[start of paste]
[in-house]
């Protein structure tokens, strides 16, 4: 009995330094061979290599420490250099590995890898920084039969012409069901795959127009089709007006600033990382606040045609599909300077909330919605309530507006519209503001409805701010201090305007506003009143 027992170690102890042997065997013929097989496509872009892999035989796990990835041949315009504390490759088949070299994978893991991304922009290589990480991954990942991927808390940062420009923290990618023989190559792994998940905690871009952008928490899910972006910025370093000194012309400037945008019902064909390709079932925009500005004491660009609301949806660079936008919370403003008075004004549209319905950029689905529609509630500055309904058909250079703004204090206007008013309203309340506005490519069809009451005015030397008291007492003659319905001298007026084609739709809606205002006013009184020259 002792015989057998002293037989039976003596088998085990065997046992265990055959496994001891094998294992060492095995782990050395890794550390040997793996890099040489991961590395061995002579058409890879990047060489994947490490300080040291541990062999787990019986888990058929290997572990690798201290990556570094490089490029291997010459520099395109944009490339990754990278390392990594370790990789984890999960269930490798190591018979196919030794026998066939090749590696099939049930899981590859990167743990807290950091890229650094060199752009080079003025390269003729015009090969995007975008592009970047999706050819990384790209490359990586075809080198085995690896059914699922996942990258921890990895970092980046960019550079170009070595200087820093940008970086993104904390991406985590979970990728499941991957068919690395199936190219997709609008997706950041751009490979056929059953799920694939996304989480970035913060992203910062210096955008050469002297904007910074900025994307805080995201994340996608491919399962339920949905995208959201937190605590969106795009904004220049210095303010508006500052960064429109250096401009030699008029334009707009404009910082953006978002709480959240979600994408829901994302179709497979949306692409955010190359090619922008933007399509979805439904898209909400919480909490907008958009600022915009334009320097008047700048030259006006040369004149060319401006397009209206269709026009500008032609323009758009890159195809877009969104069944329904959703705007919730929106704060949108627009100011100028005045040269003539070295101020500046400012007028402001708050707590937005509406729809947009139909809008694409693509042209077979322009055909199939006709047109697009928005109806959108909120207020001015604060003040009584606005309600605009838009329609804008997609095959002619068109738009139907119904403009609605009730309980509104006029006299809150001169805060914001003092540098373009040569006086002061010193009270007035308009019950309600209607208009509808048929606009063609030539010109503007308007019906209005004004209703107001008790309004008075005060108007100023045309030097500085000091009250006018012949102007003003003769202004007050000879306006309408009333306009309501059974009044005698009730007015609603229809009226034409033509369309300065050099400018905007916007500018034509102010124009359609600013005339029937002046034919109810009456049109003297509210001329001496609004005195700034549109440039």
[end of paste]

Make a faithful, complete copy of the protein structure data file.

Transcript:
[in-house]
């Protein structure tokens, strides 16, 4: 009995330094061979290599420490250099590995890898920084039969012409069901795959127009089709007006600033990382606040045609599909300077909330919605309530507006519209503001409805701010201090305007506003009143 027992170690102890042997065997013929097989496509872009892999035989796990990835041949315009504390490759088949070299994978893991991304922009290589990480991954990942991927808390940062420009923290990618023989190559792994998940905690871009952008928490899910972006910025370093000194012309400037945008019902064909390709079932925009500005004491660009609301949806660079936008919370403003008075004004549209319905950029689905529609509630500055309904058909250079703004204090206007008013309203309340506005490519069809009451005015030397008291007492003659319905001298007026084609739709809606205002006013009184020259 002792015989057998002293037989039976003596088998085990065997046992265990055959496994001891094998294992060492095995782990050395890794550390040997793996890099040489991961590395061995002579058409890879990047060489994947490490300080040291541990062999787990019986888990058929290997572990690798201290990556570094490089490029291997010459520099395109944009490339990754990278390392990594370790990789984890999960269930490798190591018979196919030794026998066939090749590696099939049930899981590859990167743990807290950091890229650094060199752009080079003025390269003729015009090969995007975008592009970047999706050819990384790209490359990586075809080198085995690896059914699922996942990258921890990895970092980046960019550079170009070595200087820093940008970086993104904390991406985590979970990728499941991957068919690395199936190219997709609008997706950041751009490979056929059953799920694939996304989480970035913060992203910062210096955008050469002297904007910074900025994307805080995201994340996608491919399962339920949905995208959201937190605590969106795009904004220049210095303010508006500052960064429109250096401009030699008029334009707009404009910082953006978002709480959240979600994408829901994302179709497979949306692409955010190359090619922008933007399509979805439904898209909400919480909490907008958009600022915009334009320097008047700048030259006006040369004149060319401006397009209206269709026009500008032609323009758009890159195809877009969104069944329904959703705007919730929106704060949108627009100011100028005045040269003539070295101020500046400012007028402001708050707590937005509406729809947009139909809008694409693509042209077979322009055909199939006709047109697009928005109806959108909120207020001015604060003040009584606005309600605009838009329609804008997609095959002619068109738009139907119904403009609605009730309980509104006029006299809150001169805060914001003092540098373009040569006086002061010193009270007035308009019950309600209607208009509808048929606009063609030539010109503007308007019906209005004004209703107001008790309004008075005060108007100023045309030097500085000091009250006018012949102007003003003769202004007050000879306006309408009333306009309501059974009044005698009730007015609603229809009226034409033509369309300065050099400018905007916007500018034509102010124009359609600013005339029937002046034919109810009456049109003297509210001329001496609004005195700034549109440039």